In a Thymic carcinoma, the tumors grow more quickly than thymomas and have a greater propensity for capsular invasion, metastases, and recurrence. They are usually advanced when diagnosed, and are often resistant to chemotherapy. Patients with thymic carcinoma have a worse survival compared with thymoma. The cells that make up the carcinoma no longer look like normal thymus cells, but cancer cells from the pathological standpoint.
Some studies have suggested a possible link with exposure to radiation to the upper chest area, but this has not been confirmed. The only known risk factors, based on case studies, are age and ethnicity.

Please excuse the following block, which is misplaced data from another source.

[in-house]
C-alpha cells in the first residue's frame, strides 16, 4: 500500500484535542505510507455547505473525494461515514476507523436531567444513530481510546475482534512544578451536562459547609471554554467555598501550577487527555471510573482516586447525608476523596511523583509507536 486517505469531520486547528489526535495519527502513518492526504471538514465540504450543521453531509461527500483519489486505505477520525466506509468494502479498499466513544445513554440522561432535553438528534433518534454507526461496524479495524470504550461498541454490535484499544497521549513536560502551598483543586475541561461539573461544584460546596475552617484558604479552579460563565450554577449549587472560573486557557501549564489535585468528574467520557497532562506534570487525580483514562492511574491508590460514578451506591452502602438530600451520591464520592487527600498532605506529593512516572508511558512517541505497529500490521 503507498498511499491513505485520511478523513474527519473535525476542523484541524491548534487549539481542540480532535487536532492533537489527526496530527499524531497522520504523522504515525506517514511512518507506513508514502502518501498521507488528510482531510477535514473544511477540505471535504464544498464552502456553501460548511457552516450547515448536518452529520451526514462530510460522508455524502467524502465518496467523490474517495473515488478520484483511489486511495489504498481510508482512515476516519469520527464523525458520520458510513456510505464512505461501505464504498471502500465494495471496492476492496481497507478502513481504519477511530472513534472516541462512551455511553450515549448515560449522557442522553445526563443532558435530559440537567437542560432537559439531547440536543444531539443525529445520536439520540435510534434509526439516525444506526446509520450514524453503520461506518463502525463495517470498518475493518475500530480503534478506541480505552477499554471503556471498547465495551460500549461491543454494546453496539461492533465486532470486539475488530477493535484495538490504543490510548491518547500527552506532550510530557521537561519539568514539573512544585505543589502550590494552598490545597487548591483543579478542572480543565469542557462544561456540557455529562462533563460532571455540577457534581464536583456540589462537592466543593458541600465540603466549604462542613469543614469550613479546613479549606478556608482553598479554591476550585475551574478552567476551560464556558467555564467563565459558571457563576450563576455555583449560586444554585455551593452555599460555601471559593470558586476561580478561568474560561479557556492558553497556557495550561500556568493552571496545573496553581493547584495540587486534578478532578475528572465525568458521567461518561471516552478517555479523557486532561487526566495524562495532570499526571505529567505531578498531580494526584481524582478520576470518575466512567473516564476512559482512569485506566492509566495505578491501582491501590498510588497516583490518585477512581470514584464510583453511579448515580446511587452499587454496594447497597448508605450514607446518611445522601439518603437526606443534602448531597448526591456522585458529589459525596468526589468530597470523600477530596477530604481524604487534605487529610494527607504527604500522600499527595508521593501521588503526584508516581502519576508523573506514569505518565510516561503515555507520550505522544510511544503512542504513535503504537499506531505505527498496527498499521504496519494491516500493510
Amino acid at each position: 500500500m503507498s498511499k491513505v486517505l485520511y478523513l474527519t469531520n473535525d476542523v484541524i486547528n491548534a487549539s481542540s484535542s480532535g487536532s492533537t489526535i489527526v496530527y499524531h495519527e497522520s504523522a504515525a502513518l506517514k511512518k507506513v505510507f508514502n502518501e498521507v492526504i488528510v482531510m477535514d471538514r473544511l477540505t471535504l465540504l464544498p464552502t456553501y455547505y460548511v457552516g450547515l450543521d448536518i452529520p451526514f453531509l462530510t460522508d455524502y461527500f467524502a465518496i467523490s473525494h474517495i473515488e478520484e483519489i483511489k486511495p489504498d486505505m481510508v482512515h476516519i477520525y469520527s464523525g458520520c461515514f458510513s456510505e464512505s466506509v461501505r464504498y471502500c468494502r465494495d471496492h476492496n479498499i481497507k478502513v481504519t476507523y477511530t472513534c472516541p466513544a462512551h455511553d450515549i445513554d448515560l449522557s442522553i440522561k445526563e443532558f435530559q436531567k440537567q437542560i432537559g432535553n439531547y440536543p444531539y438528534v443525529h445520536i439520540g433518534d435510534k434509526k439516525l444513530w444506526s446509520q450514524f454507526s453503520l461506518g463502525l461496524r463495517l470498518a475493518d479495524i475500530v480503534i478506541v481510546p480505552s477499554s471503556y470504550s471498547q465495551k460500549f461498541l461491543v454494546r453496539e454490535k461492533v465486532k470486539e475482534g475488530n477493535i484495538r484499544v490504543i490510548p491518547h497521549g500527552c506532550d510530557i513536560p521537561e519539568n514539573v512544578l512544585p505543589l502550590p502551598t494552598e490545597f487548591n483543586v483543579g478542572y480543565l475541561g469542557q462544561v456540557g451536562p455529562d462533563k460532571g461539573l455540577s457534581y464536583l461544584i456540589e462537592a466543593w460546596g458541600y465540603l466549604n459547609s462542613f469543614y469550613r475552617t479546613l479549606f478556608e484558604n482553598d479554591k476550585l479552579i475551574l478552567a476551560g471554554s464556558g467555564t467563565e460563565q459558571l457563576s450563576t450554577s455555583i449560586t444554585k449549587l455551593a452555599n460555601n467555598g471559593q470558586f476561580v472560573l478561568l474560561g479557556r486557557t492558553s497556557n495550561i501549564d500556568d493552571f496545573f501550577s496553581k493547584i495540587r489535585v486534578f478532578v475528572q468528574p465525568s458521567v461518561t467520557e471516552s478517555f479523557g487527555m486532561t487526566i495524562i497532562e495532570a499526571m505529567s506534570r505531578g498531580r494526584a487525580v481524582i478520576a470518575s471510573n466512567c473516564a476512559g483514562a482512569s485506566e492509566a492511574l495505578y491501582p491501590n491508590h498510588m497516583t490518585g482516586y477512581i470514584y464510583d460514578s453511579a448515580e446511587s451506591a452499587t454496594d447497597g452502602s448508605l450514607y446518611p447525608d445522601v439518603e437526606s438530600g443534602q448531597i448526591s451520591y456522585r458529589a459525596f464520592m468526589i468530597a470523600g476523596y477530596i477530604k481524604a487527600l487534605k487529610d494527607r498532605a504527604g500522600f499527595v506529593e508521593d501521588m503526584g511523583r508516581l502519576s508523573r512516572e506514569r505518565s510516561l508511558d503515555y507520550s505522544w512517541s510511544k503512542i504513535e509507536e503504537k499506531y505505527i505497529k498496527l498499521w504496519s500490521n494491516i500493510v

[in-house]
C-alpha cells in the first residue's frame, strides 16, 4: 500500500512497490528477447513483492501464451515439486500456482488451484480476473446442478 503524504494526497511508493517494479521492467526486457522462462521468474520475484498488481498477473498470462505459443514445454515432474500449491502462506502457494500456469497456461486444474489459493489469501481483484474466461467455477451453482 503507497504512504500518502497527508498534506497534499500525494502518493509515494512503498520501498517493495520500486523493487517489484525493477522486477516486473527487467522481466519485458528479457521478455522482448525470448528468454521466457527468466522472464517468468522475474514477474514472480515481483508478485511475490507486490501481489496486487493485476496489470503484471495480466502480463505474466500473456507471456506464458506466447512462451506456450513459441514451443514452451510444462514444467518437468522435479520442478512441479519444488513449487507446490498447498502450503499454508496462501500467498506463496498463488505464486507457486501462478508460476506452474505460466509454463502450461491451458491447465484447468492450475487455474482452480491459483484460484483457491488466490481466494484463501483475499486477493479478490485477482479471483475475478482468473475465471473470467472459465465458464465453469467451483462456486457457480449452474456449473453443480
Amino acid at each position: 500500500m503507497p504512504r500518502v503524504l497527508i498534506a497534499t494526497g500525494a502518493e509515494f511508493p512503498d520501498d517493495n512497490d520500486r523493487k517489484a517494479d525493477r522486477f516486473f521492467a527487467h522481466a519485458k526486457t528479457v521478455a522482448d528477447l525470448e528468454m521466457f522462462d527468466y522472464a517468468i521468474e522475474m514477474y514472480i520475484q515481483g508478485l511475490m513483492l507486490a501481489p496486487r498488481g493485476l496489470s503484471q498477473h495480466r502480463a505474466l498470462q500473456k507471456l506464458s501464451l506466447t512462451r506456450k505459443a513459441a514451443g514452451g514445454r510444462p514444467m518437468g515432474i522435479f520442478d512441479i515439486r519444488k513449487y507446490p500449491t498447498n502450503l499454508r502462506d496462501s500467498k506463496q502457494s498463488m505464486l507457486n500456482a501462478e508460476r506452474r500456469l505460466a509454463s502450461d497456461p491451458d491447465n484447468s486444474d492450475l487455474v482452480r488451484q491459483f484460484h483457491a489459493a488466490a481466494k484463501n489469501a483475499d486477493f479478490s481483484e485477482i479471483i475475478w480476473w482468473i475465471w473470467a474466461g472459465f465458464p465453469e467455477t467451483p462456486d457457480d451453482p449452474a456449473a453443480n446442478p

Thymic Neuroendocrine Tumor (Thymic Carcinoids)
When a pathologist looks at cancer cells, they apply certain stains, or coloring agents, before looking at the cells under a microscope. The way the cells appear when stained tell the pathologist the type of cancer. Thymomas and thymic carcinomas are from epithelial cells that line the surface of the thymus. There are also thymic carcinoid tumors that arise from glandular endocrine-hormone producing cells that are found in small quantities in the thymus. These cells can be found almost anywhere in the body, but is largest amounts in the small intestine. Other places containing endocrine cells include the appendix, rectum, and lung.